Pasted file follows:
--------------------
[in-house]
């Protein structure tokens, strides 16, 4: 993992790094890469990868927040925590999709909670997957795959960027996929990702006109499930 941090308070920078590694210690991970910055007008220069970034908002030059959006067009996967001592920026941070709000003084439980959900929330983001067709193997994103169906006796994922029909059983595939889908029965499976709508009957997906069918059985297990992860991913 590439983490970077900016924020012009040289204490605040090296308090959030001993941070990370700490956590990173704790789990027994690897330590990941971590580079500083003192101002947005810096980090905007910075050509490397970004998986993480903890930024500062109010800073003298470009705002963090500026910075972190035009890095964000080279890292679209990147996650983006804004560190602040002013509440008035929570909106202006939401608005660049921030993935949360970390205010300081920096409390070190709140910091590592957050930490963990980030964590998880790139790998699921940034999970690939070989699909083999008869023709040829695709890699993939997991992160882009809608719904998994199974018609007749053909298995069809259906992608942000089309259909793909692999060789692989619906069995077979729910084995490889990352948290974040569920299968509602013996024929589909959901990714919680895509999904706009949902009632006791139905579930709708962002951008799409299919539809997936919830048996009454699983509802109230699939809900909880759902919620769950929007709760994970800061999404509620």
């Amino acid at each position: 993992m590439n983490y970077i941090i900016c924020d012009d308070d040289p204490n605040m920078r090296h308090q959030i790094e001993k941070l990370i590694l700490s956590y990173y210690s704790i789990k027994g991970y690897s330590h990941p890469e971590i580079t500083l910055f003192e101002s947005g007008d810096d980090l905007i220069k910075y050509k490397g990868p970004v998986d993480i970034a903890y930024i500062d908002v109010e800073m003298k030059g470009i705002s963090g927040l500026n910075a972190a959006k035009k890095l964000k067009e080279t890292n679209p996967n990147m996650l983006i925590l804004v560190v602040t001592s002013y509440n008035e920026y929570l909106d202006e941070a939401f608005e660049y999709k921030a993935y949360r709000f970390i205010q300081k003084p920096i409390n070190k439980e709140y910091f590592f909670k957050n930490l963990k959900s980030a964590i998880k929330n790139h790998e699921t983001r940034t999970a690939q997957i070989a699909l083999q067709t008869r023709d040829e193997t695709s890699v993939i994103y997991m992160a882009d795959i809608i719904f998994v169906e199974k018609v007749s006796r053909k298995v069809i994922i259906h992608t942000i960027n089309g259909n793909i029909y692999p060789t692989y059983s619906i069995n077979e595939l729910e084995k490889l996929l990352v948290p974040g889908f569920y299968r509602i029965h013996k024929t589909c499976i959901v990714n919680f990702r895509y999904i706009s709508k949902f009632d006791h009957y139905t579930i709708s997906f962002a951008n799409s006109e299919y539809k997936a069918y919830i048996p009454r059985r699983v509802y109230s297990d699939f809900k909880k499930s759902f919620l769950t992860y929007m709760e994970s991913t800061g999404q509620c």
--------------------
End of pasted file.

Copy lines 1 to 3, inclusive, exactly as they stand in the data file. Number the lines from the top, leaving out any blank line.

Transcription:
[in-house]
């Protein structure tokens, strides 16, 4: 993992790094890469990868927040925590999709909670997957795959960027996929990702006109499930 941090308070920078590694210690991970910055007008220069970034908002030059959006067009996967001592920026941070709000003084439980959900929330983001067709193997994103169906006796994922029909059983595939889908029965499976709508009957997906069918059985297990992860991913 590439983490970077900016924020012009040289204490605040090296308090959030001993941070990370700490956590990173704790789990027994690897330590990941971590580079500083003192101002947005810096980090905007910075050509490397970004998986993480903890930024500062109010800073003298470009705002963090500026910075972190035009890095964000080279890292679209990147996650983006804004560190602040002013509440008035929570909106202006939401608005660049921030993935949360970390205010300081920096409390070190709140910091590592957050930490963990980030964590998880790139790998699921940034999970690939070989699909083999008869023709040829695709890699993939997991992160882009809608719904998994199974018609007749053909298995069809259906992608942000089309259909793909692999060789692989619906069995077979729910084995490889990352948290974040569920299968509602013996024929589909959901990714919680895509999904706009949902009632006791139905579930709708962002951008799409299919539809997936919830048996009454699983509802109230699939809900909880759902919620769950929007709760994970800061999404509620």
């Amino acid at each position: 993992m590439n983490y970077i941090i900016c924020d012009d308070d040289p204490n605040m920078r090296h308090q959030i790094e001993k941070l990370i590694l700490s956590y990173y210690s704790i789990k027994g991970y690897s330590h990941p890469e971590i580079t500083l910055f003192e101002s947005g007008d810096d980090l905007i220069k910075y050509k490397g990868p970004v998986d993480i970034a903890y930024i500062d908002v109010e800073m003298k030059g470009i705002s963090g927040l500026n910075a972190a959006k035009k890095l964000k067009e080279t890292n679209p996967n990147m996650l983006i925590l804004v560190v602040t001592s002013y509440n008035e920026y929570l909106d202006e941070a939401f608005e660049y999709k921030a993935y949360r709000f970390i205010q300081k003084p920096i409390n070190k439980e709140y910091f590592f909670k957050n930490l963990k959900s980030a964590i998880k929330n790139h790998e699921t983001r940034t999970a690939q997957i070989a699909l083999q067709t008869r023709d040829e193997t695709s890699v993939i994103y997991m992160a882009d795959i809608i719904f998994v169906e199974k018609v007749s006796r053909k298995v069809i994922i259906h992608t942000i960027n089309g259909n793909i029909y692999p060789t692989y059983s619906i069995n077979e595939l729910e084995k490889l996929l990352v948290p974040g889908f569920y299968r509602i029965h013996k024929t589909c499976i959901v990714n919680f990702r895509y999904i706009s709508k949902f009632d006791h009957y139905t579930i709708s997906f962002a951008n799409s006109e299919y539809k997936a069918y919830i048996p009454r059985r699983v509802y109230s297990d699939f809900k909880k499930s759902f919620l769950t992860y929007m709760e994970s991913t800061g999404q509620c």